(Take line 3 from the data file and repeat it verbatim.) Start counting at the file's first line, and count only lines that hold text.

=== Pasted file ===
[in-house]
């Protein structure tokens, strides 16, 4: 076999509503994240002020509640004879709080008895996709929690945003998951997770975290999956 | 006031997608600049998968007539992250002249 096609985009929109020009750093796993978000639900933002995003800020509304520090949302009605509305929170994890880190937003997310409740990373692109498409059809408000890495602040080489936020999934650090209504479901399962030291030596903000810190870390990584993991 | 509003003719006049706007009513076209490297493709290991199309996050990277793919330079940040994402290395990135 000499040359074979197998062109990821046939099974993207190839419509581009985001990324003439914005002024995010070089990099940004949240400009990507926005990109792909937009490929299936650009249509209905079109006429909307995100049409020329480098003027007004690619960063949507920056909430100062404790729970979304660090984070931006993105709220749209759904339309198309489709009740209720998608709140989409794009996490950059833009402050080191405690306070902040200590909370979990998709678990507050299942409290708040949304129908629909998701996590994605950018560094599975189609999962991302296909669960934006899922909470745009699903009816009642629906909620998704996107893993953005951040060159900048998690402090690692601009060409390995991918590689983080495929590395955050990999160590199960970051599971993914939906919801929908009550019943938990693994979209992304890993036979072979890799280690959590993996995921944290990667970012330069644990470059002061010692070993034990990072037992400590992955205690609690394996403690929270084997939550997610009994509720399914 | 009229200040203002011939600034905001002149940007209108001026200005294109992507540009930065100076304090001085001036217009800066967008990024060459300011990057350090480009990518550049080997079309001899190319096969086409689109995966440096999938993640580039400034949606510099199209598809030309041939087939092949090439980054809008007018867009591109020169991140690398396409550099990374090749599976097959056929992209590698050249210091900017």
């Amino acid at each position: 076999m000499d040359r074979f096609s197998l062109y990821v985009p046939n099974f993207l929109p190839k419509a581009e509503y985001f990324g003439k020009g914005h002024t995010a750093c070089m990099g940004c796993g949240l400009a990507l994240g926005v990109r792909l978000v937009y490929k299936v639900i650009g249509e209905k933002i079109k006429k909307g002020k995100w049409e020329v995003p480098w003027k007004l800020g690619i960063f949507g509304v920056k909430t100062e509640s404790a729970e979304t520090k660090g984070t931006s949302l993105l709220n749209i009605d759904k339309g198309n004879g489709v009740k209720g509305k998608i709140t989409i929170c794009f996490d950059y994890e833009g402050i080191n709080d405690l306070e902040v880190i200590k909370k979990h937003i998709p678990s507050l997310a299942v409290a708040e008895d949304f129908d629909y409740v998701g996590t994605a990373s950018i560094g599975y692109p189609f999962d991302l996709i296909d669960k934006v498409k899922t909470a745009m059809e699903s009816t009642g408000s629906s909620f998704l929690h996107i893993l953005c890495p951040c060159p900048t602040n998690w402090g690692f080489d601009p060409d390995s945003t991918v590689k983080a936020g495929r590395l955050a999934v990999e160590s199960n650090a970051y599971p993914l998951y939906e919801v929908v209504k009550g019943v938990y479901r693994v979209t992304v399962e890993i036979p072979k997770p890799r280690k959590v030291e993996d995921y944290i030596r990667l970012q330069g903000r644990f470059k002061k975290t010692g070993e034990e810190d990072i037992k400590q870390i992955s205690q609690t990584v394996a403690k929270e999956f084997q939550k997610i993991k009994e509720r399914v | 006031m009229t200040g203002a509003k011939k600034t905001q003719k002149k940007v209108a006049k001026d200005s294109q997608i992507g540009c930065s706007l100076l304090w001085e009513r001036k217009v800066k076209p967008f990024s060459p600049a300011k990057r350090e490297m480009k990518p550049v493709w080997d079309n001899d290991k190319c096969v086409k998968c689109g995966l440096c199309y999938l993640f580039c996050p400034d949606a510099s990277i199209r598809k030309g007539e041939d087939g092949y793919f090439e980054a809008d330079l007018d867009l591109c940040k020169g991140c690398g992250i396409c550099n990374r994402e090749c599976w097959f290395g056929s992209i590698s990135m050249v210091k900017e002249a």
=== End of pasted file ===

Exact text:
């Amino acid at each position: 076999m000499d040359r074979f096609s197998l062109y990821v985009p046939n099974f993207l929109p190839k419509a581009e509503y985001f990324g003439k020009g914005h002024t995010a750093c070089m990099g940004c796993g949240l400009a990507l994240g926005v990109r792909l978000v937009y490929k299936v639900i650009g249509e209905k933002i079109k006429k909307g002020k995100w049409e020329v995003p480098w003027k007004l800020g690619i960063f949507g509304v920056k909430t100062e509640s404790a729970e979304t520090k660090g984070t931006s949302l993105l709220n749209i009605d759904k339309g198309n004879g489709v009740k209720g509305k998608i709140t989409i929170c794009f996490d950059y994890e833009g402050i080191n709080d405690l306070e902040v880190i200590k909370k979990h937003i998709p678990s507050l997310a299942v409290a708040e008895d949304f129908d629909y409740v998701g996590t994605a990373s950018i560094g599975y692109p189609f999962d991302l996709i296909d669960k934006v498409k899922t909470a745009m059809e699903s009816t009642g408000s629906s909620f998704l929690h996107i893993l953005c890495p951040c060159p900048t602040n998690w402090g690692f080489d601009p060409d390995s945003t991918v590689k983080a936020g495929r590395l955050a999934v990999e160590s199960n650090a970051y599971p993914l998951y939906e919801v929908v209504k009550g019943v938990y479901r693994v979209t992304v399962e890993i036979p072979k997770p890799r280690k959590v030291e993996d995921y944290i030596r990667l970012q330069g903000r644990f470059k002061k975290t010692g070993e034990e810190d990072i037992k400590q870390i992955s205690q609690t990584v394996a403690k929270e999956f084997q939550k997610i993991k009994e509720r399914v | 006031m009229t200040g203002a509003k011939k600034t905001q003719k002149k940007v209108a006049k001026d200005s294109q997608i992507g540009c930065s706007l100076l304090w001085e009513r001036k217009v800066k076209p967008f990024s060459p600049a300011k990057r350090e490297m480009k990518p550049v493709w080997d079309n001899d290991k190319c096969v086409k998968c689109g995966l440096c199309y999938l993640f580039c996050p400034d949606a510099s990277i199209r598809k030309g007539e041939d087939g092949y793919f090439e980054a809008d330079l007018d867009l591109c940040k020169g991140c690398g992250i396409c550099n990374r994402e090749c599976w097959f290395g056929s992209i590698s990135m050249v210091k900017e002249a």